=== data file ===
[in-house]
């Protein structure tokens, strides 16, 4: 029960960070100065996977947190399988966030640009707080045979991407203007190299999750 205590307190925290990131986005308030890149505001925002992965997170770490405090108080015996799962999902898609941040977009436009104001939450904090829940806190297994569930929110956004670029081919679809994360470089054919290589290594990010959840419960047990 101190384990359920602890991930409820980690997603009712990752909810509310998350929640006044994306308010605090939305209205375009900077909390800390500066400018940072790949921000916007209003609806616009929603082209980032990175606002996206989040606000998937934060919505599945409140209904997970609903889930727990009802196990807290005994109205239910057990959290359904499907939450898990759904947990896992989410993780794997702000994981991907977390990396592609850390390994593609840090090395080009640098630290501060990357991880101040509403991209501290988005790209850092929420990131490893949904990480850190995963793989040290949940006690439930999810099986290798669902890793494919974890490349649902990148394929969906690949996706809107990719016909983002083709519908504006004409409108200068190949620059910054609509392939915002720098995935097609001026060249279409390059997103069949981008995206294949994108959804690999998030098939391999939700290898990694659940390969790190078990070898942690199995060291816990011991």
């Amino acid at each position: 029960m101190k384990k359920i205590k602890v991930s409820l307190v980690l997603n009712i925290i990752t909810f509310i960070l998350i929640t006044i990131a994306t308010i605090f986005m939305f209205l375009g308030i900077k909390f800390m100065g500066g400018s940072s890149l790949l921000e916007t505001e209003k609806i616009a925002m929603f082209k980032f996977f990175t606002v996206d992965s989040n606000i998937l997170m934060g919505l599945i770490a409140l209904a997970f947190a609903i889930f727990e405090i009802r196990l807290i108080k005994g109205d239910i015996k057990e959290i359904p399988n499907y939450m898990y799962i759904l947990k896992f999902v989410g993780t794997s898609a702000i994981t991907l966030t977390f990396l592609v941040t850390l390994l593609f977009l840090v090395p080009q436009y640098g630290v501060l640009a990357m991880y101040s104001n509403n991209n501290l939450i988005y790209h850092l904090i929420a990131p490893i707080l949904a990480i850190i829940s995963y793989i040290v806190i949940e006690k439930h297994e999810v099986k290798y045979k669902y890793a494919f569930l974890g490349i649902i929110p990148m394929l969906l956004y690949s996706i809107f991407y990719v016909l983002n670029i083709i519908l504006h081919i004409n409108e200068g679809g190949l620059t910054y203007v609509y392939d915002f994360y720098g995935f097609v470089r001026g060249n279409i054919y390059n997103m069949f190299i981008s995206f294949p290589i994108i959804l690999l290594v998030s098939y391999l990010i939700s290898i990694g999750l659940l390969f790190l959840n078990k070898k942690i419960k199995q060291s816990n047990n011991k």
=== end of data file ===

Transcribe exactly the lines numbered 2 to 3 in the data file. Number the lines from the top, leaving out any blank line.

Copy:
């Protein structure tokens, strides 16, 4: 029960960070100065996977947190399988966030640009707080045979991407203007190299999750 205590307190925290990131986005308030890149505001925002992965997170770490405090108080015996799962999902898609941040977009436009104001939450904090829940806190297994569930929110956004670029081919679809994360470089054919290589290594990010959840419960047990 101190384990359920602890991930409820980690997603009712990752909810509310998350929640006044994306308010605090939305209205375009900077909390800390500066400018940072790949921000916007209003609806616009929603082209980032990175606002996206989040606000998937934060919505599945409140209904997970609903889930727990009802196990807290005994109205239910057990959290359904499907939450898990759904947990896992989410993780794997702000994981991907977390990396592609850390390994593609840090090395080009640098630290501060990357991880101040509403991209501290988005790209850092929420990131490893949904990480850190995963793989040290949940006690439930999810099986290798669902890793494919974890490349649902990148394929969906690949996706809107990719016909983002083709519908504006004409409108200068190949620059910054609509392939915002720098995935097609001026060249279409390059997103069949981008995206294949994108959804690999998030098939391999939700290898990694659940390969790190078990070898942690199995060291816990011991």
């Amino acid at each position: 029960m101190k384990k359920i205590k602890v991930s409820l307190v980690l997603n009712i925290i990752t909810f509310i960070l998350i929640t006044i990131a994306t308010i605090f986005m939305f209205l375009g308030i900077k909390f800390m100065g500066g400018s940072s890149l790949l921000e916007t505001e209003k609806i616009a925002m929603f082209k980032f996977f990175t606002v996206d992965s989040n606000i998937l997170m934060g919505l599945i770490a409140l209904a997970f947190a609903i889930f727990e405090i009802r196990l807290i108080k005994g109205d239910i015996k057990e959290i359904p399988n499907y939450m898990y799962i759904l947990k896992f999902v989410g993780t794997s898609a702000i994981t991907l966030t977390f990396l592609v941040t850390l390994l593609f977009l840090v090395p080009q436009y640098g630290v501060l640009a990357m991880y101040s104001n509403n991209n501290l939450i988005y790209h850092l904090i929420a990131p490893i707080l949904a990480i850190i829940s995963y793989i040290v806190i949940e006690k439930h297994e999810v099986k290798y045979k669902y890793a494919f569930l974890g490349i649902i929110p990148m394929l969906l956004y690949s996706i809107f991407y990719v016909l983002n670029i083709i519908l504006h081919i004409n409108e200068g679809g190949l620059t910054y203007v609509y392939d915002f994360y720098g995935f097609v470089r001026g060249n279409i054919y390059n997103m069949f190299i981008s995206f294949p290589i994108i959804l690999l290594v998030s098939y391999l990010i939700s290898i990694g999750l659940l390969f790190l959840n078990k070898k942690i419960k199995q060291s816990n047990n011991k």